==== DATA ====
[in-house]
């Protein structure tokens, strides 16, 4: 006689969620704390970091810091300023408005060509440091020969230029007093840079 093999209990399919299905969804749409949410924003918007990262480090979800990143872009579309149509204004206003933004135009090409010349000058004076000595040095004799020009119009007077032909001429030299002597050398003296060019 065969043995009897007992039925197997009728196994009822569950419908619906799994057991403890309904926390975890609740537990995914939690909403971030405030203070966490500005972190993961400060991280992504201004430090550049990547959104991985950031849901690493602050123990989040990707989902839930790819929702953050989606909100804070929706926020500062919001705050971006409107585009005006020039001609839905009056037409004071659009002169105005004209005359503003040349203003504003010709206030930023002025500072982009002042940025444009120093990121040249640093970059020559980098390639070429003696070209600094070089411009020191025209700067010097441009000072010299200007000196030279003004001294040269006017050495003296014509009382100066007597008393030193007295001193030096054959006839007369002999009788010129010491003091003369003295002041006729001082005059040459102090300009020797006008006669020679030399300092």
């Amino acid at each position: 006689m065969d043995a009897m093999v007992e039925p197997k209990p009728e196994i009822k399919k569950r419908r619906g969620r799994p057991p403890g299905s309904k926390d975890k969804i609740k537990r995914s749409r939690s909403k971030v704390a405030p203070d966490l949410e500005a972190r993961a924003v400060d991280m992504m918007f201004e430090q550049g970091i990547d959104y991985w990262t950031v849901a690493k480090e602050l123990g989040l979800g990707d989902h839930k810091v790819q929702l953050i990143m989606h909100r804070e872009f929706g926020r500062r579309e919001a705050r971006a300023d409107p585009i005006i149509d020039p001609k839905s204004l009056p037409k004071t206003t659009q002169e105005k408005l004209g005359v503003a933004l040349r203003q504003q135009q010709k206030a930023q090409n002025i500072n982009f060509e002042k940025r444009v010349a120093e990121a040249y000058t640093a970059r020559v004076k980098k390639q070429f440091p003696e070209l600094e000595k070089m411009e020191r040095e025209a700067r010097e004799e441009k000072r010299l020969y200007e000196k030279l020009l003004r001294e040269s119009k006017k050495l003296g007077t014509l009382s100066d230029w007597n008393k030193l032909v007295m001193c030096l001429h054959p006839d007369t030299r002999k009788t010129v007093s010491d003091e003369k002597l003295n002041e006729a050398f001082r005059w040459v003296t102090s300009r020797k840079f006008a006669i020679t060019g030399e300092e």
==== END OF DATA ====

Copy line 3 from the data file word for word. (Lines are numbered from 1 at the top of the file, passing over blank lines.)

């Amino acid at each position: 006689m065969d043995a009897m093999v007992e039925p197997k209990p009728e196994i009822k399919k569950r419908r619906g969620r799994p057991p403890g299905s309904k926390d975890k969804i609740k537990r995914s749409r939690s909403k971030v704390a405030p203070d966490l949410e500005a972190r993961a924003v400060d991280m992504m918007f201004e430090q550049g970091i990547d959104y991985w990262t950031v849901a690493k480090e602050l123990g989040l979800g990707d989902h839930k810091v790819q929702l953050i990143m989606h909100r804070e872009f929706g926020r500062r579309e919001a705050r971006a300023d409107p585009i005006i149509d020039p001609k839905s204004l009056p037409k004071t206003t659009q002169e105005k408005l004209g005359v503003a933004l040349r203003q504003q135009q010709k206030a930023q090409n002025i500072n982009f060509e002042k940025r444009v010349a120093e990121a040249y000058t640093a970059r020559v004076k980098k390639q070429f440091p003696e070209l600094e000595k070089m411009e020191r040095e025209a700067r010097e004799e441009k000072r010299l020969y200007e000196k030279l020009l003004r001294e040269s119009k006017k050495l003296g007077t014509l009382s100066d230029w007597n008393k030193l032909v007295m001193c030096l001429h054959p006839d007369t030299r002999k009788t010129v007093s010491d003091e003369k002597l003295n002041e006729a050398f001082r005059w040459v003296t102090s300009r020797k840079f006008a006669i020679t060019g030399e300092e």